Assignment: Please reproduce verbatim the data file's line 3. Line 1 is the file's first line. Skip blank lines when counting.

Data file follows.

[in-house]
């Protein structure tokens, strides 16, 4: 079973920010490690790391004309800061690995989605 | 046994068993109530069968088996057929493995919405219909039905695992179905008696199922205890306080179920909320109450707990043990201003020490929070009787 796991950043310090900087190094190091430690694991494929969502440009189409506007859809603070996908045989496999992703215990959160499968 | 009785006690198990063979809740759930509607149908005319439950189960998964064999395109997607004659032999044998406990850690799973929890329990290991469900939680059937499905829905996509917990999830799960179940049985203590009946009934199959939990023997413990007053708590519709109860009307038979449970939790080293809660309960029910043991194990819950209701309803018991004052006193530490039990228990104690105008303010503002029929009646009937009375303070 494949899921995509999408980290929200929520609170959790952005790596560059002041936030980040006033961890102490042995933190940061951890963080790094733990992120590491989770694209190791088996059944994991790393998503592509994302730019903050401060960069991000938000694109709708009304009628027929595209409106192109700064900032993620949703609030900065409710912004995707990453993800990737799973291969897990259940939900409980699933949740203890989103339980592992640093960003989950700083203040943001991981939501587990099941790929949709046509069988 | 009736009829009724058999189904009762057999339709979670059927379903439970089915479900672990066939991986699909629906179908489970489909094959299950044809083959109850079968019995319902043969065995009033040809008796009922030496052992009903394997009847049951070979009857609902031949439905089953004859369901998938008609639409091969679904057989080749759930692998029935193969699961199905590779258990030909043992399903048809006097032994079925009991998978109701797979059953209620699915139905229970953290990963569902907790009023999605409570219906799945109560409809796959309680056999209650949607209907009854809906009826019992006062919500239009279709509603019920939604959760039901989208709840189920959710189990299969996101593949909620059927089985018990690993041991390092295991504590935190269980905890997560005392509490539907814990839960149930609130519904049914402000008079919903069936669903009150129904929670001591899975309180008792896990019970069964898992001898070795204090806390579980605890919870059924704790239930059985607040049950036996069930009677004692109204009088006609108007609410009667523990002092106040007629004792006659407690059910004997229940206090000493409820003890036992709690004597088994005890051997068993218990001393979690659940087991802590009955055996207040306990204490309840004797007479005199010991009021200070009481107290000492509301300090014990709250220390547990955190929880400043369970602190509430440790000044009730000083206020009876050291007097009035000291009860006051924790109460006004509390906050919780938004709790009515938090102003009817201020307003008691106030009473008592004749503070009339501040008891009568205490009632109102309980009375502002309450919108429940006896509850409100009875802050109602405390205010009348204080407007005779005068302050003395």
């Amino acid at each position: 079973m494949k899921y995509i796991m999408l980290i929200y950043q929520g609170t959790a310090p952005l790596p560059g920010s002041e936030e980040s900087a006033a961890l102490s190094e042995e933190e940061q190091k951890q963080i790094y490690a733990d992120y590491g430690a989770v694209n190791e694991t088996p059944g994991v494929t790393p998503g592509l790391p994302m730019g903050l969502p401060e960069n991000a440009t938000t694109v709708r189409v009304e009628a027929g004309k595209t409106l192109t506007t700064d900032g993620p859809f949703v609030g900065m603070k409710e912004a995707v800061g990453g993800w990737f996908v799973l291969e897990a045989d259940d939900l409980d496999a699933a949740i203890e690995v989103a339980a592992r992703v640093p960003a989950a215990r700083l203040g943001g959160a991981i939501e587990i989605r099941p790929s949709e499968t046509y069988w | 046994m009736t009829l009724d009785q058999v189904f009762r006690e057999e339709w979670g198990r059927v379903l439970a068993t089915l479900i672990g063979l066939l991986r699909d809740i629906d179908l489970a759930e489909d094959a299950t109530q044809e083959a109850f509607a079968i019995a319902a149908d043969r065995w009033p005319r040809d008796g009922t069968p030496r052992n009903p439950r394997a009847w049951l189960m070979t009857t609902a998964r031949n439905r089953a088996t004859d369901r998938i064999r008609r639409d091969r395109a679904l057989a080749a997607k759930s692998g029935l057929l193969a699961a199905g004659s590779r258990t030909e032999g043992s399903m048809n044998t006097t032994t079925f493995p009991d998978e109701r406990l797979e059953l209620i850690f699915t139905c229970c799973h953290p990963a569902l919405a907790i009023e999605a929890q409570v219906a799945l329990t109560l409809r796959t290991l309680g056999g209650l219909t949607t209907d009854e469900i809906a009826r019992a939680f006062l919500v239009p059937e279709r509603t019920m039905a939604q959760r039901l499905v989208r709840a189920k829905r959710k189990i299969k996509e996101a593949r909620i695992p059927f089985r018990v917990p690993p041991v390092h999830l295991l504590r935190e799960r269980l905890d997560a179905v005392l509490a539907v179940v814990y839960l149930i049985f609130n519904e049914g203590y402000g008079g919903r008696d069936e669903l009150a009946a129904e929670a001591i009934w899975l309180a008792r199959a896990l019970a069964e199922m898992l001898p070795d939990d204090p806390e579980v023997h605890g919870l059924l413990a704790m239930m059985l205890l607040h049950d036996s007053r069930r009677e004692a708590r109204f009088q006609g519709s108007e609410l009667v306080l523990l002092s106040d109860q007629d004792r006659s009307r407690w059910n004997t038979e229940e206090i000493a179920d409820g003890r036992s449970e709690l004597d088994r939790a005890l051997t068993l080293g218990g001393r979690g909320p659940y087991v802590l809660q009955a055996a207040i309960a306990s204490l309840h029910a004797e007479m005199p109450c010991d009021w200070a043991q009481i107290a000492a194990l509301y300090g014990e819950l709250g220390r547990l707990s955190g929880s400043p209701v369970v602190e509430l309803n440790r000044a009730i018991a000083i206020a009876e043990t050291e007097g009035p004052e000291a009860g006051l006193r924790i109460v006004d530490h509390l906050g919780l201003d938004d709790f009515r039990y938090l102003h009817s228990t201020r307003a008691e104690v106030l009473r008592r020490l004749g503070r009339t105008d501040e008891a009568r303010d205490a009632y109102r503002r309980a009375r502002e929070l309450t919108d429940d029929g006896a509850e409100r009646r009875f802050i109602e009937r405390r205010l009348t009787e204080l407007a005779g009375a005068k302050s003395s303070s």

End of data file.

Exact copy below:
């Amino acid at each position: 079973m494949k899921y995509i796991m999408l980290i929200y950043q929520g609170t959790a310090p952005l790596p560059g920010s002041e936030e980040s900087a006033a961890l102490s190094e042995e933190e940061q190091k951890q963080i790094y490690a733990d992120y590491g430690a989770v694209n190791e694991t088996p059944g994991v494929t790393p998503g592509l790391p994302m730019g903050l969502p401060e960069n991000a440009t938000t694109v709708r189409v009304e009628a027929g004309k595209t409106l192109t506007t700064d900032g993620p859809f949703v609030g900065m603070k409710e912004a995707v800061g990453g993800w990737f996908v799973l291969e897990a045989d259940d939900l409980d496999a699933a949740i203890e690995v989103a339980a592992r992703v640093p960003a989950a215990r700083l203040g943001g959160a991981i939501e587990i989605r099941p790929s949709e499968t046509y069988w | 046994m009736t009829l009724d009785q058999v189904f009762r006690e057999e339709w979670g198990r059927v379903l439970a068993t089915l479900i672990g063979l066939l991986r699909d809740i629906d179908l489970a759930e489909d094959a299950t109530q044809e083959a109850f509607a079968i019995a319902a149908d043969r065995w009033p005319r040809d008796g009922t069968p030496r052992n009903p439950r394997a009847w049951l189960m070979t009857t609902a998964r031949n439905r089953a088996t004859d369901r998938i064999r008609r639409d091969r395109a679904l057989a080749a997607k759930s692998g029935l057929l193969a699961a199905g004659s590779r258990t030909e032999g043992s399903m048809n044998t006097t032994t079925f493995p009991d998978e109701r406990l797979e059953l209620i850690f699915t139905c229970c799973h953290p990963a569902l919405a907790i009023e999605a929890q409570v219906a799945l329990t109560l409809r796959t290991l309680g056999g209650l219909t949607t209907d009854e469900i809906a009826r019992a939680f006062l919500v239009p059937e279709r509603t019920m039905a939604q959760r039901l499905v989208r709840a189920k829905r959710k189990i299969k996509e996101a593949r909620i695992p059927f089985r018990v917990p690993p041991v390092h999830l295991l504590r935190e799960r269980l905890d997560a179905v005392l509490a539907v179940v814990y839960l149930i049985f609130n519904e049914g203590y402000g008079g919903r008696d069936e669903l009150a009946a129904e929670a001591i009934w899975l309180a008792r199959a896990l019970a069964e199922m898992l001898p070795d939990d204090p806390e579980v023997h605890g919870l059924l413990a704790m239930m059985l205890l607040h049950d036996s007053r069930r009677e004692a708590r109204f009088q006609g519709s108007e609410l009667v306080l523990l002092s106040d109860q007629d004792r006659s009307r407690w059910n004997t038979e229940e206090i000493a179920d409820g003890r036992s449970e709690l004597d088994r939790a005890l051997t068993l080293g218990g001393r979690g909320p659940y087991v802590l809660q009955a055996a207040i309960a306990s204490l309840h029910a004797e007479m005199p109450c010991d009021w200070a043991q009481i107290a000492a194990l509301y300090g014990e819950l709250g220390r547990l707990s955190g929880s400043p209701v369970v602190e509430l309803n440790r000044a009730i018991a000083i206020a009876e043990t050291e007097g009035p004052e000291a009860g006051l006193r924790i109460v006004d530490h509390l906050g919780l201003d938004d709790f009515r039990y938090l102003h009817s228990t201020r307003a008691e104690v106030l009473r008592r020490l004749g503070r009339t105008d501040e008891a009568r303010d205490a009632y109102r503002r309980a009375r502002e929070l309450t919108d429940d029929g006896a509850e409100r009646r009875f802050i109602e009937r405390r205010l009348t009787e204080l407007a005779g009375a005068k302050s003395s303070s």